Investigative Reporting: Highly Effective but Underfunded
Investigative reporting is often the reporting that creates change in a culture.
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WASHINGTON—Investigative reporting has proved invaluable in promoting transparency and accountability and has exploded worldwide over the last decade.
It has been supported by some governments—including American funding through the United States Aid For International Development (USAID) and the State Department—and by nonprofit organizations, which see it as a vehicle to fight corruption and promote democratization and the rule of law.
Nonetheless, investigative reporting receives only 2 percent of global media development money. Most funding goes to basic media training and operation, not toward providing the skills and resources for really digging into issues and uncovering important information.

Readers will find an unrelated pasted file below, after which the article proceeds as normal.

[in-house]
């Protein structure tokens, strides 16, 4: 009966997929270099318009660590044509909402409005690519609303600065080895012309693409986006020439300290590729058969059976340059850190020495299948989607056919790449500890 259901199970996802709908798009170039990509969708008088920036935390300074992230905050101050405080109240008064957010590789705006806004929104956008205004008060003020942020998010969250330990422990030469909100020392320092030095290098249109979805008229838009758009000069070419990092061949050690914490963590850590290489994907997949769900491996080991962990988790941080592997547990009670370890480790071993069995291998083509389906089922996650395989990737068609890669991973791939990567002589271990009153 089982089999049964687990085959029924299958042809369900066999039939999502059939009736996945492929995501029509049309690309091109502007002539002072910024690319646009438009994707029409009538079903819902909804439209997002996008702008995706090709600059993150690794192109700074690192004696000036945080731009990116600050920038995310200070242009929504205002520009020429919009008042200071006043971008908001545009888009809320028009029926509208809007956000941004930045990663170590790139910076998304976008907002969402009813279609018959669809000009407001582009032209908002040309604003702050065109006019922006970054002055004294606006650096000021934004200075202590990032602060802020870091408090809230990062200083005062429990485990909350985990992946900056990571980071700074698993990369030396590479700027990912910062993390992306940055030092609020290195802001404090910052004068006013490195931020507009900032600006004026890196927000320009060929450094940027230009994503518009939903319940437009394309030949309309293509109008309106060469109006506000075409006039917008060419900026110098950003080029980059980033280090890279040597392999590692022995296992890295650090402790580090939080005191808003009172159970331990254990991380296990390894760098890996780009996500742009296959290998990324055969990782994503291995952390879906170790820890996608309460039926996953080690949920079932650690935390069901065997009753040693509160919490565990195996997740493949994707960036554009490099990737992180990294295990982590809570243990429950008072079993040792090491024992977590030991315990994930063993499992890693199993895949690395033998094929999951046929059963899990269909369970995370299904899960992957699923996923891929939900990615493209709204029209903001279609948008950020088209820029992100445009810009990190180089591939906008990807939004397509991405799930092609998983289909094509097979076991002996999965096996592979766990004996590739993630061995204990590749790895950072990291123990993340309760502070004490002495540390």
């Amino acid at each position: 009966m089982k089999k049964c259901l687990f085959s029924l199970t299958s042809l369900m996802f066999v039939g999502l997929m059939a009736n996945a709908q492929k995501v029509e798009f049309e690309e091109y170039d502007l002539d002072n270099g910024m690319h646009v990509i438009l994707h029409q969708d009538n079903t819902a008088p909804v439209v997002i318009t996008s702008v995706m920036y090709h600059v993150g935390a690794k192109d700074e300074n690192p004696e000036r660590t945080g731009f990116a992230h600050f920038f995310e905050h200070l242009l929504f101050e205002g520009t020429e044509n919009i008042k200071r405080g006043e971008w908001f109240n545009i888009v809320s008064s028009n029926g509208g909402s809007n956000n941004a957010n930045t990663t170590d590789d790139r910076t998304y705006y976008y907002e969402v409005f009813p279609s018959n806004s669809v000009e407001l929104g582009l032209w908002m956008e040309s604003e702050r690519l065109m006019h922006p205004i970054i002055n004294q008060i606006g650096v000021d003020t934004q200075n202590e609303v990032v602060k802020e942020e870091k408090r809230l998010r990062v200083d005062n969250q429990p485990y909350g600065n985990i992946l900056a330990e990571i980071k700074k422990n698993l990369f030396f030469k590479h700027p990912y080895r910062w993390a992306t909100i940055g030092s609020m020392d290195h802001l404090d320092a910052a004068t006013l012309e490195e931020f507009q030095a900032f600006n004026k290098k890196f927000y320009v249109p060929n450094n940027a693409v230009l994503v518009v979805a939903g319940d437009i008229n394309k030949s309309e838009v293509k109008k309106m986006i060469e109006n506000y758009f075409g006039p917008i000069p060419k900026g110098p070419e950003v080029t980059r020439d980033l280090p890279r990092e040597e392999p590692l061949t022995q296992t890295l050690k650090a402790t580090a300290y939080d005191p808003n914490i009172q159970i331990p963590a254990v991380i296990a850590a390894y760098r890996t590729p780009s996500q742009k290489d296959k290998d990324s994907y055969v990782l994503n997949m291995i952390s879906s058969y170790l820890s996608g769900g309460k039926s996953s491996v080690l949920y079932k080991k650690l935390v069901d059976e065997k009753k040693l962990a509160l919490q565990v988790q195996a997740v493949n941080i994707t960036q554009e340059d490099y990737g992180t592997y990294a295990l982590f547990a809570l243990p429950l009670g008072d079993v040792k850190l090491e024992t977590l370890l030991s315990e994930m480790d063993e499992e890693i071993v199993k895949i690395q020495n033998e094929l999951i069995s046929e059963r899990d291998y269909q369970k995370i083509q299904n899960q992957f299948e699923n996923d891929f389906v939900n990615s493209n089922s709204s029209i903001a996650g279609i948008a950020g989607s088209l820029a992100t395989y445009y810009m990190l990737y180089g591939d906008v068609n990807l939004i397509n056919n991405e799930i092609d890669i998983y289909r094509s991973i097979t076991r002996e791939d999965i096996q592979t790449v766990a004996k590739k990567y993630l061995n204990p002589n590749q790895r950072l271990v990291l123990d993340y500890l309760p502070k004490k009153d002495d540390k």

“Investigative reporting is extremely difficult,” said Drew Sullivan, speaking at forum on supporting investigative journalism around the world in Washington, D.C., on Jan. 16. “It takes decades for someone to become a good investigative reporter,” he said, adding that one cannot master the skills in a three-day training session.
Sullivan is a veteran journalist and media development specialist, who designed and directed the Center for Investigative Reporting (CIN) in Bosnia-Herzegovina, an independent, regional investigative news organization.
David Kaplan, a veteran investigative journalist who also spoke at the forum, described investigative reporting as “systematic, in-depth,” typically using “primary sources,” “original research,” and “rigorous fact-checking.” It often involves the unearthing of secrets and heavy use of data. There is a “long tradition of focusing on social justice and accountability,” he said.